The opening paragraph in your recent cover story mentions systemic racism, which is not true of this country or city ("Crisis care beyond cops," June 17). There are individuals that are racists, and that is true with people of all color. But the systemic racism claims are reverse racism.

The statistics on police brutality are also a straw man argument. More whites than Blacks are killed by police, yet it's not even in the conversation. Also, the brutality numbers are extremely rare. None should happen, but what is going on now with defunding and accusing most police of being racist or bad is unfounded and doing more harm to the country.

I live in a neighborhood in Springfield that recently had frequent visits from the police. There were some mental health issues, but a police officer was needed, as that sometimes goes violent and armed police with handcuffs are required.

There is a subtle, and sometime not so subtle, message that says most white people are racist and most Black people are victims. The facts don't support that, and it's frustrating to see people buying into that mindset.

Steve Guikema

Michael Burlingame may be a respected author and scholar, but he's had it in for Mary Todd Lincoln for years. I have no desire to read this new book ("House divided," June 24). He's always portrayed Mary as difficult and insane, which she was not.

Garret Moffett

In Illinois, we are privileged enough to have some of the most diverse natural areas in the United States, while also supporting an agricultural industry that is a cornerstone of our state's economy. I have had the fortune to live in Sangamon County for almost 32 years, and I recognize that if future generations are to have the same access and opportunities afforded to me that we must heed the call to protect the natural resources which make Illinois so unique.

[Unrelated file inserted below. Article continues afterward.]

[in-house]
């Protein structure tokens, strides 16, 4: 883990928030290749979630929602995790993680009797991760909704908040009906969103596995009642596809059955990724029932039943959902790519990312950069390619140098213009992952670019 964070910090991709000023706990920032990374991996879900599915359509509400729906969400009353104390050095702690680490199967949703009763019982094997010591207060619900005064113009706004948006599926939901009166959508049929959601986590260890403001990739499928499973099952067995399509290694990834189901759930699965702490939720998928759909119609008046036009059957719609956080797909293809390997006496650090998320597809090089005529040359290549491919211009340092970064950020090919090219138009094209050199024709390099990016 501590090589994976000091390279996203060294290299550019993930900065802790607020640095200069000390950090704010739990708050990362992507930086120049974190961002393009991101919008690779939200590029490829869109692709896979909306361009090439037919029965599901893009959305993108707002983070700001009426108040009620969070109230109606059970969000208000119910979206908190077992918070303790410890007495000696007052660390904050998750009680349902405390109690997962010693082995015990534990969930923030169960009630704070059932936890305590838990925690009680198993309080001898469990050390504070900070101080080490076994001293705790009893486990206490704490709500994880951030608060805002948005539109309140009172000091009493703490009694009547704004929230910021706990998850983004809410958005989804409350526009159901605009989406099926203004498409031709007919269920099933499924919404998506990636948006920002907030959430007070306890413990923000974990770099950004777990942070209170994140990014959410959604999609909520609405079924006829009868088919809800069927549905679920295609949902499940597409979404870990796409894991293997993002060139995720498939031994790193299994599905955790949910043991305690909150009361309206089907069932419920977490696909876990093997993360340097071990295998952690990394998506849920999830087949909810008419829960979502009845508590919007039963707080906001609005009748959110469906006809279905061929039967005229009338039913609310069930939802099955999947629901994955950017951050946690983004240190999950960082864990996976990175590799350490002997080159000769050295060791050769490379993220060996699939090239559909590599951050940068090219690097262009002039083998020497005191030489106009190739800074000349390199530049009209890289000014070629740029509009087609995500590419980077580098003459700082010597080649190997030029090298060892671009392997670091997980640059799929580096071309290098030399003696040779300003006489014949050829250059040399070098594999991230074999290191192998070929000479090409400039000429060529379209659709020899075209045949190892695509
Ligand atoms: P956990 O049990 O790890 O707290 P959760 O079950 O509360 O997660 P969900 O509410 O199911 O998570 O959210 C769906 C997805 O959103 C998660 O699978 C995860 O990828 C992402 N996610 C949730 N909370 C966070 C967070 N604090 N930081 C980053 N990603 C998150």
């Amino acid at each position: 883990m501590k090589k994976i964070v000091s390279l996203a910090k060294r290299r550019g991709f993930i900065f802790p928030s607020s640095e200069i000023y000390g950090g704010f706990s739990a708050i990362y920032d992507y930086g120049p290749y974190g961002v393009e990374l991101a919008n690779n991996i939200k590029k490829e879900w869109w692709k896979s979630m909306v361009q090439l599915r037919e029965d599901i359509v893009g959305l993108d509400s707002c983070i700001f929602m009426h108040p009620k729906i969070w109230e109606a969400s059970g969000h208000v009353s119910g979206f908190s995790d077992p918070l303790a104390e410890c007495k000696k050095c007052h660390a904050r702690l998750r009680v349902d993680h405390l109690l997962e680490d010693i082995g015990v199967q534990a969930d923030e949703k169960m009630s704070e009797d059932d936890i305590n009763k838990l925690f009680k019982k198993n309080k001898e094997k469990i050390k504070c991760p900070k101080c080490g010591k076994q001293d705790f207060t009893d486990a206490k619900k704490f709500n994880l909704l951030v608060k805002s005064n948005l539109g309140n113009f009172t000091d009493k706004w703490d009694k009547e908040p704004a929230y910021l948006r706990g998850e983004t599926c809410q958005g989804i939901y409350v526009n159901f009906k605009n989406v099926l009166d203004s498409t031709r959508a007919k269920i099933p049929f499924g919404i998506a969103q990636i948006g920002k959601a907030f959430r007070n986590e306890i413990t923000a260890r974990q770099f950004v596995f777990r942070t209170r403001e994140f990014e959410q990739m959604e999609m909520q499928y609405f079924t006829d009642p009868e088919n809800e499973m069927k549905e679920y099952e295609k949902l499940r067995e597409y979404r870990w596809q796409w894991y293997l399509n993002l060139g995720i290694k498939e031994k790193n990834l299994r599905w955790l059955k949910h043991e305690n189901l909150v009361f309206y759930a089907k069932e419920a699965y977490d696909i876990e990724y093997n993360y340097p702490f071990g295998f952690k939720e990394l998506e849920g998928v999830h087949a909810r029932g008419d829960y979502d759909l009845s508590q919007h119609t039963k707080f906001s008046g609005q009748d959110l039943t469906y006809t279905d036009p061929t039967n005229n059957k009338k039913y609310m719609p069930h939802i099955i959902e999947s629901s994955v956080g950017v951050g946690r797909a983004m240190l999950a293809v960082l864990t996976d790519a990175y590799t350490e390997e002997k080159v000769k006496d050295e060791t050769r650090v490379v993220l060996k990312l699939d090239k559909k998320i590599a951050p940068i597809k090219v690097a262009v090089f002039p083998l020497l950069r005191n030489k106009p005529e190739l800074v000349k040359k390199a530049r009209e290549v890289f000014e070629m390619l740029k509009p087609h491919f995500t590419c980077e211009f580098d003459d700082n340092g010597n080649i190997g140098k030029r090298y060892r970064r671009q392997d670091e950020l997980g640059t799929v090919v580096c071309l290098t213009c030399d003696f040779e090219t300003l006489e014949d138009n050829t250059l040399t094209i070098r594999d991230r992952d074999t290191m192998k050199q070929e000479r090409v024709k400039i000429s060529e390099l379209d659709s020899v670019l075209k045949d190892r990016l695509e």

That's why I was so encouraged to see President Joe Biden's America the Beautiful plan, which he announced just recently. It includes a refreshingly ambitious approach to tackle our climate crisis, prevent further mass species extinction, and restore natural areas. By conserving 30% land and water (commonly referred to as 30x30), creating a national clean energy economy and creating millions of jobs, this campaign moves us closer to an America in which people and planet coexist in a sustainable manner.

The science is clear: conserving and restoring natural areas is an effective strategy to buffer against the worst impacts of climate change. Illinois depends on the natural systems that provide our food, clean air and fresh drinking water, and are the source of our well-being and economic security.

That is why the Illinois Environmental Council has joined over 300 groups from 45 states and territories to pledge our support for the national effort to conserve 30% of U.S. lands, waters and ocean by 2030. We stand alongside zoos and aquariums, scientists, environmental justice advocates, agricultural leaders, outdoor recreation businesses, faith groups, land trusts, conservation organizations and many others working to help steward, restore and conserve nature.

This ambitious and inclusive vision for conservation, which has gained the support of President Biden and his administration, is an opportunity for our state to address the environmental inequities of the past while laying the groundwork for a future that supports natural resource access for every citizen in Illinois.

Please join us in working to ensure that nature's benefits are accessible to everyone in Springfield, Sangamon County and the entire state of Illinois and are safeguarded for generations to come. Urge your local leaders to publicly support this important effort to conserve 30x30.

Eliot Clay,
Illinois Environmental Council

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